* Sic, sic juvat ire sub umbras] Virgil, Æn. iv. 660.

A tires upon] Equivalent here to-preys upon (a term in falconry).

Anna. What can my tears or cries prevail* me now?

Dido is dead!

Iarbas slain, Iarbas my dear love!
O sweet Iarbas, Anna's sole delight!
What fatal Destiny envies me thus,
To see my sweet Iarbas slay himself?
But Anna now shall honour thee in death,
And mix her blood with thine; this shall I do,
That gods and men may pity this my death,
And rue our ends, senseless of life or breath:
Now, sweet Iarbas, stay! I come to thee.
[Stabs herself, and dies.

* prevail] i. e. avail.

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Hero and Leander. By Christopher Marloe. London, Printed by Adam Islip, for Edward Blunt. 1598. 4to.

Hero and Leander: Begunne by Christopher Marloe: Whereunto is added the first booke of Lucan translated line for line by the same Author. Ut Nectar, Ingenium. At London Printed for John Flasket, and are to be solde in Paules Church-yard, at the signe of the Blacke-beare. 1600. 4to.

Hero and Leander: Begunne by Christopher Marloe, and finished by George Chapman. Ut Nectar, Ingenium. At London. Imprinted for John Flasket, and are to be sold in Paules Church-Yard, at the signe of the blacke Beare. 1606. 4to.

Hero and Leander: Begunne by Christopher Marloe, and finished by George Chapman. Ut Nectar, Ingenium. At London. Imprinted for Ed. Blunt and W. Barret, and are to be sold in Pauls Church-yard, at the signe of the blacke Beare. 1609. 4to.

Hero and Leander: Begunne by Christopher Marloe, and finished by George Chapman. Ut Nectar, Ingenium. London. Printed by W. Stansby for Ed. Blunt and W. Barret, and are to be sold in Pauls Church-yard, at the signe of the Blacke Beare. 1613, 4to.

Hero and Leander: Begun by Christopher Marloe, and finished by George Chapman. Ut Nectar, Ingenium. London, Printed by A. M. for Richard Hawkins: and are to bee sold at his Shop in Chancerie-Lane, neere Serieants Inne. 1629. 4to.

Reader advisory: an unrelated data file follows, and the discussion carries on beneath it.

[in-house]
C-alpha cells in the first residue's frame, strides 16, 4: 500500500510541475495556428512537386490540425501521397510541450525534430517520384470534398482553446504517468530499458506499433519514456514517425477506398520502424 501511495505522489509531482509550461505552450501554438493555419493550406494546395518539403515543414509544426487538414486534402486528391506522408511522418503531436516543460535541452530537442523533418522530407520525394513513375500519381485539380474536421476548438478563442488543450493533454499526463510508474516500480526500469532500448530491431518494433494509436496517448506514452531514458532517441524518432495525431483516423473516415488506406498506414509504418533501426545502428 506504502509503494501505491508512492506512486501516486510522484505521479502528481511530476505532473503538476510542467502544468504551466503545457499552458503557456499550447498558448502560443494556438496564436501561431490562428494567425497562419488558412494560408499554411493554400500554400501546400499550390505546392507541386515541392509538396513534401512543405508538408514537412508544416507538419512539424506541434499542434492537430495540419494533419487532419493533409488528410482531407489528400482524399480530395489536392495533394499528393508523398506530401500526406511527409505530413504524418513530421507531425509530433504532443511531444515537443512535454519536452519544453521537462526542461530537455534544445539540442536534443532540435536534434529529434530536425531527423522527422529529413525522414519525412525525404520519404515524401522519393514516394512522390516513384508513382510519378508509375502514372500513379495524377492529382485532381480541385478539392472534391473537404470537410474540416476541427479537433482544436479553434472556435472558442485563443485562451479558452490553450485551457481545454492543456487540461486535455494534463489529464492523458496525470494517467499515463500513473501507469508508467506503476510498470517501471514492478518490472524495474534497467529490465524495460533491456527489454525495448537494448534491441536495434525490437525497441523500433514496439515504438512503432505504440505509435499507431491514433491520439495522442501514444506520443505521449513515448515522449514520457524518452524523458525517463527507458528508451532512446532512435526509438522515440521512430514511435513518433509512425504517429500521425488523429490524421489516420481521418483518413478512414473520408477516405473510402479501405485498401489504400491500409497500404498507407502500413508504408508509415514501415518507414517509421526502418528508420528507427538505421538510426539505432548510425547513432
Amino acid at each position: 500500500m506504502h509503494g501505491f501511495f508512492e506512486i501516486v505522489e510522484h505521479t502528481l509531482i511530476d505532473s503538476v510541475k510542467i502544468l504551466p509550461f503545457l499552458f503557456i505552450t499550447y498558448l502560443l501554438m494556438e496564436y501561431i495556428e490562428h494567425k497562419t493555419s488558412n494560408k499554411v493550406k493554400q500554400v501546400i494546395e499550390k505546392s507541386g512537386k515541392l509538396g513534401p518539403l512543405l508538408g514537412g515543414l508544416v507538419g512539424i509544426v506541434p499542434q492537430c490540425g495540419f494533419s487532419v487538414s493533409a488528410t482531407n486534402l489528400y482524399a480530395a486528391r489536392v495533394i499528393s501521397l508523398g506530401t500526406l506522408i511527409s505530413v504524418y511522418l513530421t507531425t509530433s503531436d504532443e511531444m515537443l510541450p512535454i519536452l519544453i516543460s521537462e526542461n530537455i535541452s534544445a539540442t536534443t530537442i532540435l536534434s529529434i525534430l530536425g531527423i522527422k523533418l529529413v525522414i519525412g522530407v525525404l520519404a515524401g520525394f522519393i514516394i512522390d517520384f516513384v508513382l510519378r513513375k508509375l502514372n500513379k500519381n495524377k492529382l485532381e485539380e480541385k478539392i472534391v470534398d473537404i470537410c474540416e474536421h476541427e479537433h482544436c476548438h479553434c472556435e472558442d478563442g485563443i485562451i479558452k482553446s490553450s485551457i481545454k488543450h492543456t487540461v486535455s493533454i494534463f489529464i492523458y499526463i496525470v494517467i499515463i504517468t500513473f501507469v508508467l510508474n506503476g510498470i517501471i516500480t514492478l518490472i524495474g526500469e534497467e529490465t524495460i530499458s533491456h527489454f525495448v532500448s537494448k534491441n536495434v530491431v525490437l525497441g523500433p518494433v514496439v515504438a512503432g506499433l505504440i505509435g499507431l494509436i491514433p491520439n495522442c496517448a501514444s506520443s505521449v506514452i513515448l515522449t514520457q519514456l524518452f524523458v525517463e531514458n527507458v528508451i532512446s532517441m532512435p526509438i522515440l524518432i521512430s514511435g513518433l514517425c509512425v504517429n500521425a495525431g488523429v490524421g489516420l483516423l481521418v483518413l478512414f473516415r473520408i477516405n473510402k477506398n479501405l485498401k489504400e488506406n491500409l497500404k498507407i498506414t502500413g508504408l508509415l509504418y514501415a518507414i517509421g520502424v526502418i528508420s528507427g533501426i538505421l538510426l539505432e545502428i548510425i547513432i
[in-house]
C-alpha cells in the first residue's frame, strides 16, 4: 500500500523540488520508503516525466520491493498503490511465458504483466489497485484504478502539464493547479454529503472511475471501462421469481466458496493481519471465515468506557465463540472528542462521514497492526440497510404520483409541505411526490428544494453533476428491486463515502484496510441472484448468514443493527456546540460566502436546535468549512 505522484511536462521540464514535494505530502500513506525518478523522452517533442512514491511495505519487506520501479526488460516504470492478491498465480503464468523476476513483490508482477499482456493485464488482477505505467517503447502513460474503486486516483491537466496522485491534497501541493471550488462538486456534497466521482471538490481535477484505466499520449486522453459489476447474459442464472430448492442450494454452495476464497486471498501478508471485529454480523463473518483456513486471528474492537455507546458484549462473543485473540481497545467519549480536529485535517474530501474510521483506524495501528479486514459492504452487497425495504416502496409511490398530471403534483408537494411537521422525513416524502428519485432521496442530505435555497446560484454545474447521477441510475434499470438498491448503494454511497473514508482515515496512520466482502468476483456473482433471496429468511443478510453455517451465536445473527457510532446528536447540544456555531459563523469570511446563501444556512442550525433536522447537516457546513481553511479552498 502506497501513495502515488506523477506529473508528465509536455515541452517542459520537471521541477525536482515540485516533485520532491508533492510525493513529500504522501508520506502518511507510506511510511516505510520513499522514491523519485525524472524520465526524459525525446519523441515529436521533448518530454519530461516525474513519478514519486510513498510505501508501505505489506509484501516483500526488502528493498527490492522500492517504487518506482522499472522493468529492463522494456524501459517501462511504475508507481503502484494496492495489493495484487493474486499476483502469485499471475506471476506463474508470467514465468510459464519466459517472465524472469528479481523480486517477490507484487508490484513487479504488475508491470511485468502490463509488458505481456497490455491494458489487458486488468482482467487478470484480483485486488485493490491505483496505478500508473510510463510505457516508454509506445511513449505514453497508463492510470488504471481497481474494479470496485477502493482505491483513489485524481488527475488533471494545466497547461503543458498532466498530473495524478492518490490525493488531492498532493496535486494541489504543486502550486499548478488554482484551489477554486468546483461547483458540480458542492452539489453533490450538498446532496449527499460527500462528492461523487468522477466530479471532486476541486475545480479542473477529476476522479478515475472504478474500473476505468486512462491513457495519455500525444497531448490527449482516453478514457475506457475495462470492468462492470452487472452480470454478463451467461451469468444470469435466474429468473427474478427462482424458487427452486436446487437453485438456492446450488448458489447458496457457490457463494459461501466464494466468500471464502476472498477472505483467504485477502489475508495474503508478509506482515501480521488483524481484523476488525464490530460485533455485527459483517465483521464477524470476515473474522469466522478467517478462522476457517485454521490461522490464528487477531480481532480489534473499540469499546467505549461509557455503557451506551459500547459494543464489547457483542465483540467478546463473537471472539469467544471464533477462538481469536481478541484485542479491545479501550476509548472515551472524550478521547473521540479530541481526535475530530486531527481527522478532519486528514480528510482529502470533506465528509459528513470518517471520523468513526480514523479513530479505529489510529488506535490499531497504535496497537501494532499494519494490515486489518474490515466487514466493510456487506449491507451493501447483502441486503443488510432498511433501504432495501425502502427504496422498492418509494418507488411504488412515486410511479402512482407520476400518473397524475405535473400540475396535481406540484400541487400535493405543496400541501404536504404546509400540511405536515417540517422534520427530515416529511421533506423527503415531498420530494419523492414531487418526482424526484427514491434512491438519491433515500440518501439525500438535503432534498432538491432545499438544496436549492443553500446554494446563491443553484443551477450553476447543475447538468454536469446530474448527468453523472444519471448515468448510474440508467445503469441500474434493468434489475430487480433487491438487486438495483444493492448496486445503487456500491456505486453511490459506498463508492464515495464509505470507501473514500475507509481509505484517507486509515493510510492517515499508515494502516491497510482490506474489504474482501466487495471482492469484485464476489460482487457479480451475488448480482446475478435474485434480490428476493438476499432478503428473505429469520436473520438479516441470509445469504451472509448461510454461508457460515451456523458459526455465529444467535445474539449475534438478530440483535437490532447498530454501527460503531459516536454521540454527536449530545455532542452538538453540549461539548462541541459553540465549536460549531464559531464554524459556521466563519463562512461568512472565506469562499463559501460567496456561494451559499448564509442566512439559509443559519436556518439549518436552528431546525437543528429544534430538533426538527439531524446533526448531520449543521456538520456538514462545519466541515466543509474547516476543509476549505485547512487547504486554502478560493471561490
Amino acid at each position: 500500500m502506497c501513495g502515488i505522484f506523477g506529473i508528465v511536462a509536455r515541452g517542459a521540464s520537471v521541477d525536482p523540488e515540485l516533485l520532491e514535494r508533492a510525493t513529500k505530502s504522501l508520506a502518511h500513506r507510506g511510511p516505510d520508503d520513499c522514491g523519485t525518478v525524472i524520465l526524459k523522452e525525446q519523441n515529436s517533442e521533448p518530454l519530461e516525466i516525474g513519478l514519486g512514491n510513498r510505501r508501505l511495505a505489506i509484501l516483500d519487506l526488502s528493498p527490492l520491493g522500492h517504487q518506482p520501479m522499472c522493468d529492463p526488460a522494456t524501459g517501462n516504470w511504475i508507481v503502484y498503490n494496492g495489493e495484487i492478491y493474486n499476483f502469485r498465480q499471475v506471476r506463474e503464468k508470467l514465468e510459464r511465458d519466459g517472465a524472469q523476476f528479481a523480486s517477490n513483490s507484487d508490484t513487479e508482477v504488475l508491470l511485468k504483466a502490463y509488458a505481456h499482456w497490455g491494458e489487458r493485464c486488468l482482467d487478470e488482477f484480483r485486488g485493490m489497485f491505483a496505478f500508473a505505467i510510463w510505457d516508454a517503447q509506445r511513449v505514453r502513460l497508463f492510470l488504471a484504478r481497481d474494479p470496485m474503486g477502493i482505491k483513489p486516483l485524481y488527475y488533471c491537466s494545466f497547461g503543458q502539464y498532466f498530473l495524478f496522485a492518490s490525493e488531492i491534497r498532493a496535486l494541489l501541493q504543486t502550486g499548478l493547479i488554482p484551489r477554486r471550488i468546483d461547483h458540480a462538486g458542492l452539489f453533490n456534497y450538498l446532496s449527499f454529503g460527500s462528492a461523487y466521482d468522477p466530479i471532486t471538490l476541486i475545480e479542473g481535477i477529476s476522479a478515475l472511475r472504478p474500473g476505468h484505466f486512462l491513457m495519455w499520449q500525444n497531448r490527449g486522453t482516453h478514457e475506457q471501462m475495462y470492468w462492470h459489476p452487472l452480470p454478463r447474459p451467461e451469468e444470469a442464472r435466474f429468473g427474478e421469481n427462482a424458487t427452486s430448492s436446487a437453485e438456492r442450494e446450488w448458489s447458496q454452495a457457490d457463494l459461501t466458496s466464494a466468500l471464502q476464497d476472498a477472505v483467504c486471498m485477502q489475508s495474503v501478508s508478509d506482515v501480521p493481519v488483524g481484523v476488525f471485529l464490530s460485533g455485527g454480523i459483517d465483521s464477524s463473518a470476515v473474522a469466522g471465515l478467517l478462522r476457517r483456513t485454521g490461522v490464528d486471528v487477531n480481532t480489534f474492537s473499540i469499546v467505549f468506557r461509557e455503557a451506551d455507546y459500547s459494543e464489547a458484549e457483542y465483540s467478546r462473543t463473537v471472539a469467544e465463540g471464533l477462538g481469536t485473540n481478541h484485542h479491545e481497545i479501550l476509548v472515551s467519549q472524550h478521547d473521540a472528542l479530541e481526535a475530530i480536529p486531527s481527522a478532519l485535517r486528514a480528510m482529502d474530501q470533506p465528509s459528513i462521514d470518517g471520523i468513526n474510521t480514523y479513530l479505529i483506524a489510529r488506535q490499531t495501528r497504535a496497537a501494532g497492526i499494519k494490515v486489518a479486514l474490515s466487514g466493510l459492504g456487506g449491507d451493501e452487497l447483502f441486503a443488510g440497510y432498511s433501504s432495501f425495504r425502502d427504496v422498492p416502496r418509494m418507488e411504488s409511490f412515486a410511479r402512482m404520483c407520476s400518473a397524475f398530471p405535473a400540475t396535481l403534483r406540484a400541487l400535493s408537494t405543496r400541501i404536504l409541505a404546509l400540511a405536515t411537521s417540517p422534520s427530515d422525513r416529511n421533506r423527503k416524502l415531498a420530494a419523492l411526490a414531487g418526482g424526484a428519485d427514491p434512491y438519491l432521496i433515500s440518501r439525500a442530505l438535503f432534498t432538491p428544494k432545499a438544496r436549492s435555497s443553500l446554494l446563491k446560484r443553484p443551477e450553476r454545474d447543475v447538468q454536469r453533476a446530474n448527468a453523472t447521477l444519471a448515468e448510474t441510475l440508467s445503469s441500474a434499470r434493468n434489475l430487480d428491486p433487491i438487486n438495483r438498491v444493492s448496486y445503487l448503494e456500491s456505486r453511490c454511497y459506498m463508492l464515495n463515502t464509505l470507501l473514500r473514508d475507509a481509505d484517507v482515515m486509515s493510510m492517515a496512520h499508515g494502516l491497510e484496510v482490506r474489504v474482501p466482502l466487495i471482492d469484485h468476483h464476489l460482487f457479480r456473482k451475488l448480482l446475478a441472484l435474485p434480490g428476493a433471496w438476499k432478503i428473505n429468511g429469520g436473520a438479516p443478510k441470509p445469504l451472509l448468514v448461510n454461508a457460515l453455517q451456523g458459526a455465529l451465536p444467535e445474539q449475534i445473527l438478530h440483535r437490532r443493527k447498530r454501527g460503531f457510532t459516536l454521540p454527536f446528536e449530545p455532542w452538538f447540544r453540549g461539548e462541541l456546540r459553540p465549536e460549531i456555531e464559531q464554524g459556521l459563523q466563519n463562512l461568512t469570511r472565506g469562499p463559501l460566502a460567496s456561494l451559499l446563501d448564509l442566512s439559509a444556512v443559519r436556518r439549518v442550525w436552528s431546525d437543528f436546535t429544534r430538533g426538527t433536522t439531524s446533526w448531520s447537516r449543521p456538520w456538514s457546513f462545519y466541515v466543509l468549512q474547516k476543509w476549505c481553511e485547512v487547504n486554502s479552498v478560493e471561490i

Hero and Leander: Begun by Christopher Marloe, and finished by George Chapman. Ut Nectar, Ingenium. London: Printed by N. Okes for William Leake, and are to be sold at his shop in Chancery-lane neere the Roules. 1637. 4to.

TO THE RIGHT-WORSHIPFUL* SIR THOMAS WALSINGHAM, KNIght.

Sir, we think not ourselves discharged of the duty we owe to our friend when we have brought the breathless body to the earth; for, albeit the eye there taketh his ever-farewell of that beloved object, yet the impression of the man that hath been dear unto us, living an after-life in our memory, there putteth us in mind of farther obsequies due unto the deceased; and namely of the performance of whatsoever we may judge shall make to his living credit and to the effecting of his determinations prevented by the stroke of death. By these meditations (as by an intellectual will) I suppose myself executor to the unhappily deceased author of this poem; upon whom knowing that in his lifetime you bestowed many kind favours, entertaining the parts of reckoning and worth which you found in him with good countenance and liberal affection, I cannot but see so far into the will of him dead, that whatsoever issue of his brain should chance to come abroad, that the first breath it should take might be the gentle air of your liking; for, since his self had been accustomed thereunto, it would prove more agreeable and thriving to his right children than any other foster countenance whatsoever. At this time seeing that this unfinished tragedy happens under my hands to be imprinted, of a double duty, the one to yourself, the other to the deceased, I present the same to your most favourable allowance, offering my utmost self now and ever to be ready at your worship's disposing:

EDWARD BLUNT.

*To the right-worshipful, &c.] I give this Dedication as it stands in the two earliest 4tos. Some variations, not worth noting, occur in the later 4tos.